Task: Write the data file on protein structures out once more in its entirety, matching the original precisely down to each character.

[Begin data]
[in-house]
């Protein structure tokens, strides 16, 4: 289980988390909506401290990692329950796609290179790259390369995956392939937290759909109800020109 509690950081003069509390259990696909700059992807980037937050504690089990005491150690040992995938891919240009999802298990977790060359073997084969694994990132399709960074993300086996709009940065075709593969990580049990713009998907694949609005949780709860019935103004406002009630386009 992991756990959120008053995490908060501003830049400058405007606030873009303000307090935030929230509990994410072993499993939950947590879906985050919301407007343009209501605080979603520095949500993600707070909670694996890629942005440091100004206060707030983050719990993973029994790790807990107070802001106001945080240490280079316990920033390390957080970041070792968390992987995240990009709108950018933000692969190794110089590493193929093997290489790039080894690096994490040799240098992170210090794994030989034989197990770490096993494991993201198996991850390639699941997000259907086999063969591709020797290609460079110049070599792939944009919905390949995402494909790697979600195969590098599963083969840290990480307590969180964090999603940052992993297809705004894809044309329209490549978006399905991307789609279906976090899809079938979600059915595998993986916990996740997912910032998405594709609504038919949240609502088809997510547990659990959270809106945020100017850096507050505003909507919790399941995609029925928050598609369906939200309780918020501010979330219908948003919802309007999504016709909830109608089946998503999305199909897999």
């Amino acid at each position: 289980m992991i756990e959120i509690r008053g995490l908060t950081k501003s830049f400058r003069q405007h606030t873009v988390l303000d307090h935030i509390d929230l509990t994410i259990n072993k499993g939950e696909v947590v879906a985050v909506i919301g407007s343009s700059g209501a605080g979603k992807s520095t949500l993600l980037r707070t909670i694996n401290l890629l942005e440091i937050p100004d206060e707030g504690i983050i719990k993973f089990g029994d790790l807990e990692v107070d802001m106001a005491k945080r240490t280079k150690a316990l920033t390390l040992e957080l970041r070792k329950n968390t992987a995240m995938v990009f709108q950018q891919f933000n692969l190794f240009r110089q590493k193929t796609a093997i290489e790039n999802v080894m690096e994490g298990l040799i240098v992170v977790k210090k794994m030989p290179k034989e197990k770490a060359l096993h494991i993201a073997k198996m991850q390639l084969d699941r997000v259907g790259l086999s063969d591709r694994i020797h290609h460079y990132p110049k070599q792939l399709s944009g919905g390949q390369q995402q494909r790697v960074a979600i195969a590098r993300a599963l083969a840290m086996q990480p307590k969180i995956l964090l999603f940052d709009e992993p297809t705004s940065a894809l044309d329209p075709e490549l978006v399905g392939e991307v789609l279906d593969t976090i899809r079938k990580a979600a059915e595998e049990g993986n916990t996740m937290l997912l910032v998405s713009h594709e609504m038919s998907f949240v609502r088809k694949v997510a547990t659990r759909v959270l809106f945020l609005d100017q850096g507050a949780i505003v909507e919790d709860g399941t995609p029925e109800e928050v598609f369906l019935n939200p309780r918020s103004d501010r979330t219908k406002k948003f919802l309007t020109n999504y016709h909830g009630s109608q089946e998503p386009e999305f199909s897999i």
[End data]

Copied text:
[in-house]
């Protein structure tokens, strides 16, 4: 289980988390909506401290990692329950796609290179790259390369995956392939937290759909109800020109 509690950081003069509390259990696909700059992807980037937050504690089990005491150690040992995938891919240009999802298990977790060359073997084969694994990132399709960074993300086996709009940065075709593969990580049990713009998907694949609005949780709860019935103004406002009630386009 992991756990959120008053995490908060501003830049400058405007606030873009303000307090935030929230509990994410072993499993939950947590879906985050919301407007343009209501605080979603520095949500993600707070909670694996890629942005440091100004206060707030983050719990993973029994790790807990107070802001106001945080240490280079316990920033390390957080970041070792968390992987995240990009709108950018933000692969190794110089590493193929093997290489790039080894690096994490040799240098992170210090794994030989034989197990770490096993494991993201198996991850390639699941997000259907086999063969591709020797290609460079110049070599792939944009919905390949995402494909790697979600195969590098599963083969840290990480307590969180964090999603940052992993297809705004894809044309329209490549978006399905991307789609279906976090899809079938979600059915595998993986916990996740997912910032998405594709609504038919949240609502088809997510547990659990959270809106945020100017850096507050505003909507919790399941995609029925928050598609369906939200309780918020501010979330219908948003919802309007999504016709909830109608089946998503999305199909897999």
């Amino acid at each position: 289980m992991i756990e959120i509690r008053g995490l908060t950081k501003s830049f400058r003069q405007h606030t873009v988390l303000d307090h935030i509390d929230l509990t994410i259990n072993k499993g939950e696909v947590v879906a985050v909506i919301g407007s343009s700059g209501a605080g979603k992807s520095t949500l993600l980037r707070t909670i694996n401290l890629l942005e440091i937050p100004d206060e707030g504690i983050i719990k993973f089990g029994d790790l807990e990692v107070d802001m106001a005491k945080r240490t280079k150690a316990l920033t390390l040992e957080l970041r070792k329950n968390t992987a995240m995938v990009f709108q950018q891919f933000n692969l190794f240009r110089q590493k193929t796609a093997i290489e790039n999802v080894m690096e994490g298990l040799i240098v992170v977790k210090k794994m030989p290179k034989e197990k770490a060359l096993h494991i993201a073997k198996m991850q390639l084969d699941r997000v259907g790259l086999s063969d591709r694994i020797h290609h460079y990132p110049k070599q792939l399709s944009g919905g390949q390369q995402q494909r790697v960074a979600i195969a590098r993300a599963l083969a840290m086996q990480p307590k969180i995956l964090l999603f940052d709009e992993p297809t705004s940065a894809l044309d329209p075709e490549l978006v399905g392939e991307v789609l279906d593969t976090i899809r079938k990580a979600a059915e595998e049990g993986n916990t996740m937290l997912l910032v998405s713009h594709e609504m038919s998907f949240v609502r088809k694949v997510a547990t659990r759909v959270l809106f945020l609005d100017q850096g507050a949780i505003v909507e919790d709860g399941t995609p029925e109800e928050v598609f369906l019935n939200p309780r918020s103004d501010r979330t219908k406002k948003f919802l309007t020109n999504y016709h909830g009630s109608q089946e998503p386009e999305f199909s897999i």